Investors who want to hedge against another volatile event in Europe could take a look at short, or inverse, Europe-related exchange traded funds.

For instance, after the weekend breakdown in negotiations between the Greek government and creditors put the country closer to a default and exit from the Eurozone, the ProShares UltraShort FTSE Europe (NYSEArca: EPV), which tracks the -2x or -200% daily performance of the FTSE Developed Europe Index, surged 6.8% on Monday.

Meanwhile, the Vanguard FTSE Europe ETF (NYSEArca: VGK), which tracks the FTSE Developed Europe Index, fell 3.5% Monday.

Eurozone stocks experienced their worst one-day decline since 2011 on Monday after Greece shut its banks and imposed capital controls to limit a run on banks, Reuters reported.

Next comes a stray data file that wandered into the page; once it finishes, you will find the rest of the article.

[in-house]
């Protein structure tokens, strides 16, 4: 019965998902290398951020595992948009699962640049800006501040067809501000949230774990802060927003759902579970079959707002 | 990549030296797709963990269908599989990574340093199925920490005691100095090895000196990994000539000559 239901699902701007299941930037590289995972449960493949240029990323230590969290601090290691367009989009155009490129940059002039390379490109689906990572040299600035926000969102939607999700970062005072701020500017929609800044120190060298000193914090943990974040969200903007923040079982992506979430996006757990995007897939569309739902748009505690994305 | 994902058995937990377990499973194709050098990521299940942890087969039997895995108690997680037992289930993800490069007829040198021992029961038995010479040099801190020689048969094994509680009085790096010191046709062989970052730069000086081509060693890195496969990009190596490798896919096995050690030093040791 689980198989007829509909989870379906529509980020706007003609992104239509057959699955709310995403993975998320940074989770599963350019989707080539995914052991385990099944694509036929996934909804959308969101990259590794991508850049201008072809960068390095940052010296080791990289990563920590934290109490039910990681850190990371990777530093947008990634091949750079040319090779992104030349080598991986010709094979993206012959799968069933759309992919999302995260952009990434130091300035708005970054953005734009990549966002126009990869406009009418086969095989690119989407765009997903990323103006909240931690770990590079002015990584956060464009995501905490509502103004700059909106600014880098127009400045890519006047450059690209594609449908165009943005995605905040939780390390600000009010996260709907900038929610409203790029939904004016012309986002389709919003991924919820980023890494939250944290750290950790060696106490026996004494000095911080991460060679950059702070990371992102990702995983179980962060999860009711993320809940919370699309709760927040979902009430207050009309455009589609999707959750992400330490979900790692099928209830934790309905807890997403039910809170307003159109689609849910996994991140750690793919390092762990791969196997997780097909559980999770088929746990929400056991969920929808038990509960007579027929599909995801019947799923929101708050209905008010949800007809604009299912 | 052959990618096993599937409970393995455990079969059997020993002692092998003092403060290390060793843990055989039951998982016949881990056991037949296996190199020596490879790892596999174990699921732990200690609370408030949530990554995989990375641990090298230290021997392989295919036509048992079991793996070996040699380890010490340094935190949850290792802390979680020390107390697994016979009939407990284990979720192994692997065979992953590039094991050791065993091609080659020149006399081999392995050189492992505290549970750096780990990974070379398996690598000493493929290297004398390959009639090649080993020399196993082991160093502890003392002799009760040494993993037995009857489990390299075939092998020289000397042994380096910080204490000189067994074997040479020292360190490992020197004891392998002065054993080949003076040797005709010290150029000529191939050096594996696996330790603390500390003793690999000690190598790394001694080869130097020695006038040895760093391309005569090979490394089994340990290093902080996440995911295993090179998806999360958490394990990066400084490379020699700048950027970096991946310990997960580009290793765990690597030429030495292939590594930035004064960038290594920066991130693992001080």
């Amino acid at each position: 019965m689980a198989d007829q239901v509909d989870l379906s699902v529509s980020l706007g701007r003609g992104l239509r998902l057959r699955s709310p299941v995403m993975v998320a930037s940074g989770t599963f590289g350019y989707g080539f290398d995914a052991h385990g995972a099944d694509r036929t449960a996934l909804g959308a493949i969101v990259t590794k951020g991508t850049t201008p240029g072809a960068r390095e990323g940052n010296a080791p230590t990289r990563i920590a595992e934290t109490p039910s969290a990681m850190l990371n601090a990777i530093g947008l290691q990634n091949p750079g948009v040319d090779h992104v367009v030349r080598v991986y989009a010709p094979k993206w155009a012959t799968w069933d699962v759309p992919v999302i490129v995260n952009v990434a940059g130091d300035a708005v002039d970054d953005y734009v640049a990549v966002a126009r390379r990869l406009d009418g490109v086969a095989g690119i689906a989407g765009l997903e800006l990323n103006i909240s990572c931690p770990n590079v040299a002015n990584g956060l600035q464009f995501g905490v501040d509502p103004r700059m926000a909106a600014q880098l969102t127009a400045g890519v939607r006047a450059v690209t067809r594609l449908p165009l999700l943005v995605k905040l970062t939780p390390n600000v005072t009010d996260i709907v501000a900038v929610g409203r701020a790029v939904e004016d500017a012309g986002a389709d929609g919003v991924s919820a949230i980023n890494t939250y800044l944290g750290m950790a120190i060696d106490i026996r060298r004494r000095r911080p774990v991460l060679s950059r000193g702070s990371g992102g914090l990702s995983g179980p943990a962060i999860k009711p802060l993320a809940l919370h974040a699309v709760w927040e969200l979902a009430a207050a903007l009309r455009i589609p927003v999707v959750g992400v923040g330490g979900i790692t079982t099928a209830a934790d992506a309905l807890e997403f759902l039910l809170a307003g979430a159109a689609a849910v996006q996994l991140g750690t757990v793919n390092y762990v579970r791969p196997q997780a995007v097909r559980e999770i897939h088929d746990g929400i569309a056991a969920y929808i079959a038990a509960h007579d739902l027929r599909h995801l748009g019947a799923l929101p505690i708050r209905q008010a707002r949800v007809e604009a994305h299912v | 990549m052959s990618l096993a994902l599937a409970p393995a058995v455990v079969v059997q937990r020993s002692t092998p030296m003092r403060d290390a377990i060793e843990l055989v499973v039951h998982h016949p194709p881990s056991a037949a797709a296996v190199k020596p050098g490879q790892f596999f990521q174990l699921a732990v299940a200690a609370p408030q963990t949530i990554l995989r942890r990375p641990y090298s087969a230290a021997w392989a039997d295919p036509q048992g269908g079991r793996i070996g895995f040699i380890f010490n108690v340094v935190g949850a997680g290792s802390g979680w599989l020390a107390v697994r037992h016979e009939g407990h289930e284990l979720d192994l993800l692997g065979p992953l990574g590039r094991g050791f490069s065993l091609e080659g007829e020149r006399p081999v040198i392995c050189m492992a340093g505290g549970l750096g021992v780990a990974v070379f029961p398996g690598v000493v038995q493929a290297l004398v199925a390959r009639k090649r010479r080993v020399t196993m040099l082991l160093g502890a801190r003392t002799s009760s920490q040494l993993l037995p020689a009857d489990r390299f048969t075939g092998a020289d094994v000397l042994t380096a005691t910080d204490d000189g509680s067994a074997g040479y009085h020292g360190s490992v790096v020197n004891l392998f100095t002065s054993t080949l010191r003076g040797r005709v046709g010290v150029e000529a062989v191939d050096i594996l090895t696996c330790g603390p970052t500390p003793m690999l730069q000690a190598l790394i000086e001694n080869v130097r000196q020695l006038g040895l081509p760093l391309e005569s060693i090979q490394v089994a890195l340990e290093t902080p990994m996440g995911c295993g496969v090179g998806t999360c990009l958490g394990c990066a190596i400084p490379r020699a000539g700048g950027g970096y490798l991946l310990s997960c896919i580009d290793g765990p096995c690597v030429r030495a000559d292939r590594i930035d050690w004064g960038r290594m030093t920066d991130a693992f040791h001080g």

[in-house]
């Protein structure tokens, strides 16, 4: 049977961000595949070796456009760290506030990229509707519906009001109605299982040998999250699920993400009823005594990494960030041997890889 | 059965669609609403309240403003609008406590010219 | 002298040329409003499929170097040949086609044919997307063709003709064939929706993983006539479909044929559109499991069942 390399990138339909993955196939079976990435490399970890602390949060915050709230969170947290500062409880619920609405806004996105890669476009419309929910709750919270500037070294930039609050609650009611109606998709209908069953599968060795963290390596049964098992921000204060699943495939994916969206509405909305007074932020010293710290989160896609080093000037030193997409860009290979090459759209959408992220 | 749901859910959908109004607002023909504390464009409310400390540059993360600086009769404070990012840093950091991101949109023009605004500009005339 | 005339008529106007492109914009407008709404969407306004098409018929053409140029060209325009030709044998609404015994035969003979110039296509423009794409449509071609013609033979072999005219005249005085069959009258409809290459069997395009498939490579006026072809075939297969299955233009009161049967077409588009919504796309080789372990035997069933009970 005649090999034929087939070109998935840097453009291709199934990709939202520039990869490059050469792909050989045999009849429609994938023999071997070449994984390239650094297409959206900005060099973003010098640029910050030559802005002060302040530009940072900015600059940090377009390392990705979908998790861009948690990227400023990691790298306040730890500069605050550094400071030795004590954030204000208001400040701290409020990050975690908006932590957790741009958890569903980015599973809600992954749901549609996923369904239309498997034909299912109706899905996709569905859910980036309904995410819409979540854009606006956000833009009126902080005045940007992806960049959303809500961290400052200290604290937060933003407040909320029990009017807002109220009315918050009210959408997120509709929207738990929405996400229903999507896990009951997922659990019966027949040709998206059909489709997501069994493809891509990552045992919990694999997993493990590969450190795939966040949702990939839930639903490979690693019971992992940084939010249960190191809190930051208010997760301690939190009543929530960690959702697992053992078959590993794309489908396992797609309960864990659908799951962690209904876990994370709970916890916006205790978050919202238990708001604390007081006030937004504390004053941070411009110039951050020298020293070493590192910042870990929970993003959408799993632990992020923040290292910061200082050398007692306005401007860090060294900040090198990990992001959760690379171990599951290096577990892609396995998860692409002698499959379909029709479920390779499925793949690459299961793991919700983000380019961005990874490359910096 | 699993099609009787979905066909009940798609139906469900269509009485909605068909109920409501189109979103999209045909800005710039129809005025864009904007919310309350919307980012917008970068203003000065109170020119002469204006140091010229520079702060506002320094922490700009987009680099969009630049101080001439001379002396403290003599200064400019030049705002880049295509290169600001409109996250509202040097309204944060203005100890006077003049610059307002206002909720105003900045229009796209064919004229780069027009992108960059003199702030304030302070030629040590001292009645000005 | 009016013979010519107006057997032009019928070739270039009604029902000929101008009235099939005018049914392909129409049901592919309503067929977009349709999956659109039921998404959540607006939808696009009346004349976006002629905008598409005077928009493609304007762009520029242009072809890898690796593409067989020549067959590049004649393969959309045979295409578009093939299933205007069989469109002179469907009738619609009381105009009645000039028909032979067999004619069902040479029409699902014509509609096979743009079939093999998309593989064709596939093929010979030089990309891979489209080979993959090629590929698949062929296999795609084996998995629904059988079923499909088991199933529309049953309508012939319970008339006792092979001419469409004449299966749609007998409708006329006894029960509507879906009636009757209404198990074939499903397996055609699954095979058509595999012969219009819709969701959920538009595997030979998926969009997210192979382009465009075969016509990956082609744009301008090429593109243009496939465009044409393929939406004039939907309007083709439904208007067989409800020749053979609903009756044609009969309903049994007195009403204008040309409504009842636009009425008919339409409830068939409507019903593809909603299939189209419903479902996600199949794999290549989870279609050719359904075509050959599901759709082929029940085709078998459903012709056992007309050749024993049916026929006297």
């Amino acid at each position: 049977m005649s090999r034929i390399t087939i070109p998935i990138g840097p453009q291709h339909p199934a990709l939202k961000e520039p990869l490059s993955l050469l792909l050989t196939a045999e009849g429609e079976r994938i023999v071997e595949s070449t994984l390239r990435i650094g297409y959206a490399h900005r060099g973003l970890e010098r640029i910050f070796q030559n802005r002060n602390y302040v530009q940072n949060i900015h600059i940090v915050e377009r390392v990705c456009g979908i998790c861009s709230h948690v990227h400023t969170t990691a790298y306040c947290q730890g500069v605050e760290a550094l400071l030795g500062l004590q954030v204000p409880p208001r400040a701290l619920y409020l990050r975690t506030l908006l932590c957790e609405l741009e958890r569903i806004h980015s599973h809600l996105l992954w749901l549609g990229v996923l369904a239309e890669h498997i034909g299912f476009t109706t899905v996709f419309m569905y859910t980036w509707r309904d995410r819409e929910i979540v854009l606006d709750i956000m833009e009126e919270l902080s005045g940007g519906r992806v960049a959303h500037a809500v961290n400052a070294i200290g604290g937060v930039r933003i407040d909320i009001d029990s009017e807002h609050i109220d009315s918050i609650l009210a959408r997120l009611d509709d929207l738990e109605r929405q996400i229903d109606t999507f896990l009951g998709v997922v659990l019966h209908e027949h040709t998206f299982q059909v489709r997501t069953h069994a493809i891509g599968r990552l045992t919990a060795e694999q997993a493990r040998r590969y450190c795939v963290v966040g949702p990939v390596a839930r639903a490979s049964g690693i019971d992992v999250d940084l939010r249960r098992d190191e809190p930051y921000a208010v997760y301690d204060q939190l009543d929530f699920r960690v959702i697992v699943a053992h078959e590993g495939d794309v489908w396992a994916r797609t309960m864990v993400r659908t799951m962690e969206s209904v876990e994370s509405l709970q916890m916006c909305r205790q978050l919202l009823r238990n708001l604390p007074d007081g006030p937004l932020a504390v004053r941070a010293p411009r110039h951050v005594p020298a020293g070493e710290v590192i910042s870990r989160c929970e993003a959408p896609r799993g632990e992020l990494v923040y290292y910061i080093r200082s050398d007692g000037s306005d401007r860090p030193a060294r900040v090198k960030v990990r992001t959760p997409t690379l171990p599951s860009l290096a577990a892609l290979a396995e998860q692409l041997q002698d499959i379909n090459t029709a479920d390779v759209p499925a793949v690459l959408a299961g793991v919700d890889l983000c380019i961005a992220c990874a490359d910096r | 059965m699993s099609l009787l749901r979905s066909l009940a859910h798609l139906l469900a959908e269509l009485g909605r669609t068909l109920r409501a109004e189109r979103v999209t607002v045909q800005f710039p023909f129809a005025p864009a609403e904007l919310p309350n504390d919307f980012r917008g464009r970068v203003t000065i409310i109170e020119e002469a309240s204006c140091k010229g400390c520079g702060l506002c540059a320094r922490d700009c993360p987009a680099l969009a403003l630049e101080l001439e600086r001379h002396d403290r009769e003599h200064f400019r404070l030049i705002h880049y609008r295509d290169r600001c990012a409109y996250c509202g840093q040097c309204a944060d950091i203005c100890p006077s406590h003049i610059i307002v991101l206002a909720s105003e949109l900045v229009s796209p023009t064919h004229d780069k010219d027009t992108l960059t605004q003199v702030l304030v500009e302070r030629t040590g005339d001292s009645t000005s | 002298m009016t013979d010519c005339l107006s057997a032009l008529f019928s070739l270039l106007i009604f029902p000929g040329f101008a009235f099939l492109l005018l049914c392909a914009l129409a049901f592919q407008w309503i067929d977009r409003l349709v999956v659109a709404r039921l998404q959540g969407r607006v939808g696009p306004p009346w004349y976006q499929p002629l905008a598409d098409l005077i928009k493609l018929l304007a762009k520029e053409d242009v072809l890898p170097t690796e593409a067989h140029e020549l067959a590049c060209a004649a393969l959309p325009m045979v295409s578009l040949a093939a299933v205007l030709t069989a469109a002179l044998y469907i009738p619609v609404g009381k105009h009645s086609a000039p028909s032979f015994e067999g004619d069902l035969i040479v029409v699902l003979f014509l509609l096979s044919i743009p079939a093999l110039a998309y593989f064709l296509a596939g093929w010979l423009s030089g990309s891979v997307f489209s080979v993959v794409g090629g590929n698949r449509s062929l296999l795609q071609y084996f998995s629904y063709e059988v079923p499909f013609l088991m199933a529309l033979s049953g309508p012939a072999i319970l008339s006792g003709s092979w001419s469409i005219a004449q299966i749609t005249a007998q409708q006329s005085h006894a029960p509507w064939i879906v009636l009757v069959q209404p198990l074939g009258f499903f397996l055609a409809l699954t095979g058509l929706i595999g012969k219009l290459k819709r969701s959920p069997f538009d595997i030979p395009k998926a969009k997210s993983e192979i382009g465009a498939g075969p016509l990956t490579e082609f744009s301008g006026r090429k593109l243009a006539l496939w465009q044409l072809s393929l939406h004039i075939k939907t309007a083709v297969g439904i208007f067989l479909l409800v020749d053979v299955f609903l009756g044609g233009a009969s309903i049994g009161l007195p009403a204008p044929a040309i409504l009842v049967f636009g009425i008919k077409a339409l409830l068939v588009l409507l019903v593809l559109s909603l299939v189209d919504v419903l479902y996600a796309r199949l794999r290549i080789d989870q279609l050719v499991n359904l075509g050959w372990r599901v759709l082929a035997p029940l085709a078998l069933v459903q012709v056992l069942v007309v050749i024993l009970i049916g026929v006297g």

On Tuesday, the European Central Bank’s bailout program for Greece will end, but Greece is still holding a July 5 referendum to vote on whether or not the country will approve or reject terms set by creditors, CBC reports.

Additionally, the International Monetary Fund payment of 1.2 billion euros is due on Tuesday as well. A Greek official has stated that the country would not pay it back by the deadline.

Meanwhile, the euro currency slightly strengthened against the U.S. dollar Monday, reversing early day losses. Peter Kinsella at Commerzbank argues that the currency markets have already adjusted to Greece expectations accordingly, so the Greek decision didn’t affect the euro outlook too much, reports Roger Blitz for the Financial Times.

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